Some films should only be watched while you’re fully baked. Often being in an altered state is the only way to fully appreciate these ultimate trips.
While we at Geek would never condone the use of psychotropic drugs, some movies give you approximately the same effect and have inspired some memorable drug-induced freak-outs on their own.
2001: A Space Odyssey
Some would argue that Stanley Kubrick’s maddeningly non-narrative 1968 space epic just can’t be appreciated with a clear head, from its wordless, war-of-the-apes look at primal man in its opening scenes to its lengthy “stargate” climax: 20 minutes of blinding, psychedelic slitscan effects photography. And what’s with the old guy in the hotel room at the end?
You can force it to make sense by reading Arthur C. Clarke’s novelization, but trust us, just absorbing one of the most visually stunning movies ever made in a theater in 70mm is the way to go. Sixties hippies were famous for tripping out in the front row on all sorts of exotic pharmaceuticals during the film’s original theatrical run (hence the insinuating advertising line “The Ultimate Trip”), and recently someone revived this great tradition during a 70mm screening at the Egyptian Theater in Hollywood, causing an awesome panic and actual fisticuffs, all immortalized in this clip.
Writer Paddy Chayevsky cut out the middleman by actually starting his film about the wonders of isolation tank experiments with his lead character (played by William Hurt) ingesting psychedelic mushrooms with some indigenous shaman in South America — all an excuse for famously nutty director Ken Russell to let loose with some of his patented, hallucinatory (and often obscene) imagery.
Make-up effects expert Dick Smith engineered some amazing prosthetic effects showing Hurt’s character’s body doing some pre-CG morphing as he begins to control his existence on a cellular level, leading to some very 2001-like trippy visual sequences and a hair-raising climax as Hurt’s naked scientist lover Blair Brown fights the universe itself to reclaim Hurt from the abyss. Add an awesome rampage earlier as Hurt reverts to primitive ape-man form and you’ve got kind of a 2001 for the ADD generation.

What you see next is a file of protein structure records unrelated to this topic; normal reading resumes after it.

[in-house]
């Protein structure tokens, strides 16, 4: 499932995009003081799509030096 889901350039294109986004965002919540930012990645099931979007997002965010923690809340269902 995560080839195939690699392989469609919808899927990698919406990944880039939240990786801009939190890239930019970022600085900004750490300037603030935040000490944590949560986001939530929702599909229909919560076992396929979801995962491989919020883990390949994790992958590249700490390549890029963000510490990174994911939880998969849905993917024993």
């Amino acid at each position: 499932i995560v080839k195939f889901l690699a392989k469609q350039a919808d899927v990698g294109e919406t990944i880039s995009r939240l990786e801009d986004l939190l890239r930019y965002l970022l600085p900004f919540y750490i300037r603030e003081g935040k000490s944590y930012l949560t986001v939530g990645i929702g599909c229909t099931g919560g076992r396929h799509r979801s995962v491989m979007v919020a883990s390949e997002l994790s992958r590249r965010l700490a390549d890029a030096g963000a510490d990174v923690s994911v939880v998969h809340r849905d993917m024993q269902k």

The Angry Red Planet
We try not to subject Geek readers to too many cheesy sci-fi films made well before they were born, but if you’re an aficionado of trippy cinema you really have to check out this typical “weird monsters on Mars” movie. Comes complete with a by-the-numbers band of intrepid explorers that includes a mellifluously-voiced scientist, a tough-talking, 12-pack-a-day hero, a Titian-haired female scientist everyone flirts with, and a goofy, comedy relief sidekick who’s always whispering sweet nothings to his atomic ray gun.
Once this ragtag bunch of misfits lands on Mars, the film goes from Technicolor to “Cinemagic,” an eye-searing, double-exposed, monochrome pink look used to frame the film’s Martian wonders, which consist of an endless ocean populated by a Martian city and a roving, tank-like blob topped by a wacky rotating eyeball, and the infamous, 40-foot-tall “bat-rat-spider-crab,” which looks exactly like its name. You’ll need a sensory deprivation tank to recover.
In the ’70s we were very paranoid that computers would somehow take over the world. Now we just accept that they are always watching us. Maverick filmmaker Donald Cammell directed this weird mix of S&M and science fiction in which a computer named Proteus, charged with operating its creator’s fully automated home, instead decides to imprison and impregnate the guy’s poor wife (Julie Christie). Yes, we said impregnate. Capturing her with a remote control, laser-armed wheelchair, the computer eventually develops an insane self-actuating body made out of pyramid-shaped, reconfiguring metal modules – and a metal version of the organ it needs to do the impregnating with. I know, gross.
Since every movie like this needs an acid trip scene, the actual impregnation is apparently so orgasmic it’s accompanied by five minutes of abstract, trippy visuals. But that’s nothing compared to the climactic baby-birthing scene. Playing the shockingly neglectful computer creator, Fritz Weaver makes a serious case for being the worst husband in modern film history. Demon Seed is always a little hard to find — it’s not streaming on Amazon or Netflix, but the DVD is available from both services.
What other Ultimate Trips in film form need to be experienced? Let us know in the comments section below!
Images: Warner Bros., American International Pictures, MGM